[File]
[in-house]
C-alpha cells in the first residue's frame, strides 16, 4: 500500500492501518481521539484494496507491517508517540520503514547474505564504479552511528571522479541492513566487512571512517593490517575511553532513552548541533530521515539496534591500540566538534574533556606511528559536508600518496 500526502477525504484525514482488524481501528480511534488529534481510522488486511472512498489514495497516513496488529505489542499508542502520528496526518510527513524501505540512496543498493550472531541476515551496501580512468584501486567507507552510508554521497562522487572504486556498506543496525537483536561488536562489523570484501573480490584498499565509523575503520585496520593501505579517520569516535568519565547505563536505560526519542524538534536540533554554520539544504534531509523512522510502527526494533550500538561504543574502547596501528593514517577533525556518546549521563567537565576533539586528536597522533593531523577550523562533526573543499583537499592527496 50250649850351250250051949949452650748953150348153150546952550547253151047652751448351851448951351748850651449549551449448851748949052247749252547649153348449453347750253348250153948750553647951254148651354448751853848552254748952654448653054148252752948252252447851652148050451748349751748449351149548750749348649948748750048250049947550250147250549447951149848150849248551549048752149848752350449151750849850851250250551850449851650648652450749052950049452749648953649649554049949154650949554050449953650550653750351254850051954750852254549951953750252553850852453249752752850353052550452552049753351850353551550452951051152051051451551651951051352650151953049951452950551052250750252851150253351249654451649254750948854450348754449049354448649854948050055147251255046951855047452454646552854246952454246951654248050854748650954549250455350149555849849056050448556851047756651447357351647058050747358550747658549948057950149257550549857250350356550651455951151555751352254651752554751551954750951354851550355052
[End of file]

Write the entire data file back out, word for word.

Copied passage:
[in-house]
C-alpha cells in the first residue's frame, strides 16, 4: 500500500492501518481521539484494496507491517508517540520503514547474505564504479552511528571522479541492513566487512571512517593490517575511553532513552548541533530521515539496534591500540566538534574533556606511528559536508600518496 500526502477525504484525514482488524481501528480511534488529534481510522488486511472512498489514495497516513496488529505489542499508542502520528496526518510527513524501505540512496543498493550472531541476515551496501580512468584501486567507507552510508554521497562522487572504486556498506543496525537483536561488536562489523570484501573480490584498499565509523575503520585496520593501505579517520569516535568519565547505563536505560526519542524538534536540533554554520539544504534531509523512522510502527526494533550500538561504543574502547596501528593514517577533525556518546549521563567537565576533539586528536597522533593531523577550523562533526573543499583537499592527496 50250649850351250250051949949452650748953150348153150546952550547253151047652751448351851448951351748850651449549551449448851748949052247749252547649153348449453347750253348250153948750553647951254148651354448751853848552254748952654448653054148252752948252252447851652148050451748349751748449351149548750749348649948748750048250049947550250147250549447951149848150849248551549048752149848752350449151750849850851250250551850449851650648652450749052950049452749648953649649554049949154650949554050449953650550653750351254850051954750852254549951953750252553850852453249752752850353052550452552049753351850353551550452951051152051051451551651951051352650151953049951452950551052250750252851150253351249654451649254750948854450348754449049354448649854948050055147251255046951855047452454646552854246952454246951654248050854748650954549250455350149555849849056050448556851047756651447357351647058050747358550747658549948057950149257550549857250350356550651455951151555751352254651752554751551954750951354851550355052